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Lactose intolerance occurs when your small intestine lacks the enzyme lactase, which is necessary to digest the sugar lactose. You may experience symptoms of gas, bloating, diarrhea and stomach upset if you eat lactose-containing foods. Past treatment for lactose intolerance was to avoid these foods or to take a lactase supplement before eating. Current recommendations from the American Academy of Pediatrics suggest trying small amounts of foods with lactose for tolerance. Eating lactose-containing foods that your body tolerates better supports a healthy, balanced diet.
If you are experiencing serious medical symptoms, seek emergency treatment immediately.
How Much Is Too Much
If you experience lactose intolerance, determining how much you can actually tolerate can be a challenge. The Cleveland Clinic recommends a trial-and-error diet to help see how much lactose you can include in your diet 3. Follow a lactose-free diet for two weeks and then gradually reintroduce foods with lactose. Many people can tolerate up to 12 grams of lactose at a time. Milk, yogurt and ice cream are high-lactose foods, with 5 to 8 grams per serving. Butter and processed and aged cheeses contain lower amounts of lactose per serving, with up to 2 grams.
Foods to Avoid
On a lactose-restricted diet, read the ingredients on food labels to verify if the item contains lactose. Avoid or monitor for tolerance any product containing milk, milk solids, milk powder, malted milk, cream, butter, whey, curds or margarine. Milk and dairy products are high sources of lactose; avoid them or eat them in limited amounts.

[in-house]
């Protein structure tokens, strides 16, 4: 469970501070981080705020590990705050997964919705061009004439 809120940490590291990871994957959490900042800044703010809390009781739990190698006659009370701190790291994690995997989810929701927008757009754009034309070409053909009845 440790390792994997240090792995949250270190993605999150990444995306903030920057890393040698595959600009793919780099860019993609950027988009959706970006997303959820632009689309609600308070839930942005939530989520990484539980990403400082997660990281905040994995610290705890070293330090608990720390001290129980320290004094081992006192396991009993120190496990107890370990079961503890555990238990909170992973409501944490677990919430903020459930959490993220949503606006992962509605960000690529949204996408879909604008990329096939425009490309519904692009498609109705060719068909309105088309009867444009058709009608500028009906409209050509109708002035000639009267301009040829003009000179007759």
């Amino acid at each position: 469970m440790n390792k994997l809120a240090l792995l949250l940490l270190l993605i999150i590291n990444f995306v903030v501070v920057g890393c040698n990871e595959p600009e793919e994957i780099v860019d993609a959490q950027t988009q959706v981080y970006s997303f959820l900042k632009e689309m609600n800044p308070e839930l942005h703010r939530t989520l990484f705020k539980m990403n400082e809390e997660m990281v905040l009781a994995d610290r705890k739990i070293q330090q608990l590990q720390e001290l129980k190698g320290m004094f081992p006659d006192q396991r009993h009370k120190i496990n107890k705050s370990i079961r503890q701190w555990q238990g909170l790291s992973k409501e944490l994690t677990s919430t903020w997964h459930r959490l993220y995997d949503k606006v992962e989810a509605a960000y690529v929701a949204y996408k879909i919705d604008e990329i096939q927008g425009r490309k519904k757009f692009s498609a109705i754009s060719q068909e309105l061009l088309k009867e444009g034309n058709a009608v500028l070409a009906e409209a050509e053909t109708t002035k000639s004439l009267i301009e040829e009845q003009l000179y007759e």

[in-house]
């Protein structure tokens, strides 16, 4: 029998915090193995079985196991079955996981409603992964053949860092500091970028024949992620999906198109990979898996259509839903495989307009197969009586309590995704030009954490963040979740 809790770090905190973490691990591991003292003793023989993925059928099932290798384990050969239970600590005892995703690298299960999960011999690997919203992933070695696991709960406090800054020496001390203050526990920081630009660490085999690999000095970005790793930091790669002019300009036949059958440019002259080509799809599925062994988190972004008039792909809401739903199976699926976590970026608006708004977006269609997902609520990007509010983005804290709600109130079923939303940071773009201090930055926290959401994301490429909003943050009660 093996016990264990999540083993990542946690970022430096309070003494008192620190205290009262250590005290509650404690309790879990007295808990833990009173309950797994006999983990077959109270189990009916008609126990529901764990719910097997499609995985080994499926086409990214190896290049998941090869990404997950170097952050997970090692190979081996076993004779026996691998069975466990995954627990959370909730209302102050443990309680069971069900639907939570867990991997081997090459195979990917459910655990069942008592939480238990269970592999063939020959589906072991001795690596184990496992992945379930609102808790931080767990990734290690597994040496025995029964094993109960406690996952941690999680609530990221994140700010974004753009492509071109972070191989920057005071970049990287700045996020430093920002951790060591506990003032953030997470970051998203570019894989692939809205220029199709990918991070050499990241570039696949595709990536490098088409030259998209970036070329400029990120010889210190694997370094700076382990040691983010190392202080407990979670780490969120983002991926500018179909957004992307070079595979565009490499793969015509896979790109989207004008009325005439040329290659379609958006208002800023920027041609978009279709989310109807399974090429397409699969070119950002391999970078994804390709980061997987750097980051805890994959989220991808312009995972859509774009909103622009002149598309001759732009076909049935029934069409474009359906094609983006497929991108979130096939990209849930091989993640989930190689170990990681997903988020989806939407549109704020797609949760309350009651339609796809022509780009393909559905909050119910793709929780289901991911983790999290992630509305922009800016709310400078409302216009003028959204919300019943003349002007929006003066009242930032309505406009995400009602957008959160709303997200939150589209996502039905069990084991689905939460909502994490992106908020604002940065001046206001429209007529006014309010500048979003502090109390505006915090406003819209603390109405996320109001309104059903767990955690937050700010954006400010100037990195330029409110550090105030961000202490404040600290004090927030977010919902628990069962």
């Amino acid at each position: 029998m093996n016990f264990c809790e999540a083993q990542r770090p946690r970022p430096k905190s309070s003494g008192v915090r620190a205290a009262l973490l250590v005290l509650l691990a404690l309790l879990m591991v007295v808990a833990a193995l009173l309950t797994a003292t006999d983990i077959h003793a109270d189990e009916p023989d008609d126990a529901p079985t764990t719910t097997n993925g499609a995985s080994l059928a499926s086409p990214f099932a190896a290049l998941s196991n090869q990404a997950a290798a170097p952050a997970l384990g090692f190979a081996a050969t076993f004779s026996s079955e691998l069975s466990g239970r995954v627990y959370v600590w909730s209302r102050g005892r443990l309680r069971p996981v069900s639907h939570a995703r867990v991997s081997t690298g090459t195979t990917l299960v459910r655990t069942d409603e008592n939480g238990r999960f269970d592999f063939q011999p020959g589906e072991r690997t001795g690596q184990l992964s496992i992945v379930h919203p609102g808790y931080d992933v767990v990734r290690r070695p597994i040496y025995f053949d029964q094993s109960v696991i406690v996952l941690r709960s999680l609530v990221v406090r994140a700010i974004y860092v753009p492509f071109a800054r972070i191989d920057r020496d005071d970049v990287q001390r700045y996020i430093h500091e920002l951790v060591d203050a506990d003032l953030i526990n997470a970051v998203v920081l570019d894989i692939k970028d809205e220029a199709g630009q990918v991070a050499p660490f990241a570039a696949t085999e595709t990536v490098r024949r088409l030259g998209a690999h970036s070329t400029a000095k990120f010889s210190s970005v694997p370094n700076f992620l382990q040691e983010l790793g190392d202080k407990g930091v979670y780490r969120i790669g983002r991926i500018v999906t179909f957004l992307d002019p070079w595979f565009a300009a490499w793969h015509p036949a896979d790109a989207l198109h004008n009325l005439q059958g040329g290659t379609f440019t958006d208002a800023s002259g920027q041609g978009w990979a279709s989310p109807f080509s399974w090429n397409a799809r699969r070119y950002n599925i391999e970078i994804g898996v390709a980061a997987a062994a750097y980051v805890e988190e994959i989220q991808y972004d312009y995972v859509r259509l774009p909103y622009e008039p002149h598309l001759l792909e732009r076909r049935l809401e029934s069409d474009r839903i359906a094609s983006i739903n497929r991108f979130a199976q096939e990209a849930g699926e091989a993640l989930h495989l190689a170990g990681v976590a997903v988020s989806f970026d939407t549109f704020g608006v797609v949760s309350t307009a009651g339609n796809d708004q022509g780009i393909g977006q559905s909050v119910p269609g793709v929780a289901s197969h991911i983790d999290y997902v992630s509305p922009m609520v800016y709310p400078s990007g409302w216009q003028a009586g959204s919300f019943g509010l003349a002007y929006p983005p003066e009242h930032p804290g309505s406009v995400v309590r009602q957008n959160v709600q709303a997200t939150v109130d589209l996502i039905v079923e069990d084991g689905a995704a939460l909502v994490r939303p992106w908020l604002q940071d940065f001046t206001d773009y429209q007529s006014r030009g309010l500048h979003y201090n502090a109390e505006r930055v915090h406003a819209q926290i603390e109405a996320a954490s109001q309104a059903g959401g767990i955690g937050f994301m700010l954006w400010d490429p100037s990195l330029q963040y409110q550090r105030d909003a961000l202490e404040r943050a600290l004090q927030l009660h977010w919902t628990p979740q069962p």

Foods to Eat
To replace lactose-containing foods in your diet, experiment with different foods and flavors. Replace milk with lactose-free rice, soy or almond milk. Instead of yogurt or cheese made with milk, select soy yogurt or almond-based cheese. Certain cheeses, such as:
- are lower in lactose
Give them a trial for tolerance.
Important Nutrients to Consider
Dairy products are an excellent source of calcium and vitamin D. The recommended dietary allowance for calcium ranges from 700 milligrams per day in very young children to 1,000 milligrams for most adults and 1,200 milligrams per day in women aged 51 and older. Pregnancy or lactation recommendations increase, with an RDA of 1,300 milligrams of calcium. The RDA for vitamin D for children and adults ranges between 600 and 800 international units per day. If you can't eat dairy products because of lactose intolerance, speak with your doctor or dietitian about the need to supplement calcium and vitamin D in your diet 2.
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